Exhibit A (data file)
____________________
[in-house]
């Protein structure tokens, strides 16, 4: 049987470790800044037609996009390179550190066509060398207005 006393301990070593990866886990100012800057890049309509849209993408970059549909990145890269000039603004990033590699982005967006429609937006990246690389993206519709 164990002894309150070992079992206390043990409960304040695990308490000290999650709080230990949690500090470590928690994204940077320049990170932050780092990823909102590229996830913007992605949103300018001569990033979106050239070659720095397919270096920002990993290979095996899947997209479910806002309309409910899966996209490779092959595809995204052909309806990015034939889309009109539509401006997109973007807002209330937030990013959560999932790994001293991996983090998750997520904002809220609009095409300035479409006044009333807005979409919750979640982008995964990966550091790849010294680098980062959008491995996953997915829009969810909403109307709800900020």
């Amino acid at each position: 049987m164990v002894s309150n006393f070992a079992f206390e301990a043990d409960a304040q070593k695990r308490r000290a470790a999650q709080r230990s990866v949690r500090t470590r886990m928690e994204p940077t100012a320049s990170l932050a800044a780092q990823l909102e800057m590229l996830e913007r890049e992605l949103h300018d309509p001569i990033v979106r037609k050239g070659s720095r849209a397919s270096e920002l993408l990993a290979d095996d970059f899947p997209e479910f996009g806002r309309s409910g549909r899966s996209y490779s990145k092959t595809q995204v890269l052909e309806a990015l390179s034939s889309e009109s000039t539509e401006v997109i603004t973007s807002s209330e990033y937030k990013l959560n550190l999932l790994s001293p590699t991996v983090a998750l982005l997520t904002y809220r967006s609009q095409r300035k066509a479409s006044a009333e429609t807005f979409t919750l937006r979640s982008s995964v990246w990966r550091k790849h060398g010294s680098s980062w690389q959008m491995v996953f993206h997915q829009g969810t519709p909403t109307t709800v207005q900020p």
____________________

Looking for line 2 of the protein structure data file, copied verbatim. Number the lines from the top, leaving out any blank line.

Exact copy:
């Protein structure tokens, strides 16, 4: 049987470790800044037609996009390179550190066509060398207005 006393301990070593990866886990100012800057890049309509849209993408970059549909990145890269000039603004990033590699982005967006429609937006990246690389993206519709 164990002894309150070992079992206390043990409960304040695990308490000290999650709080230990949690500090470590928690994204940077320049990170932050780092990823909102590229996830913007992605949103300018001569990033979106050239070659720095397919270096920002990993290979095996899947997209479910806002309309409910899966996209490779092959595809995204052909309806990015034939889309009109539509401006997109973007807002209330937030990013959560999932790994001293991996983090998750997520904002809220609009095409300035479409006044009333807005979409919750979640982008995964990966550091790849010294680098980062959008491995996953997915829009969810909403109307709800900020």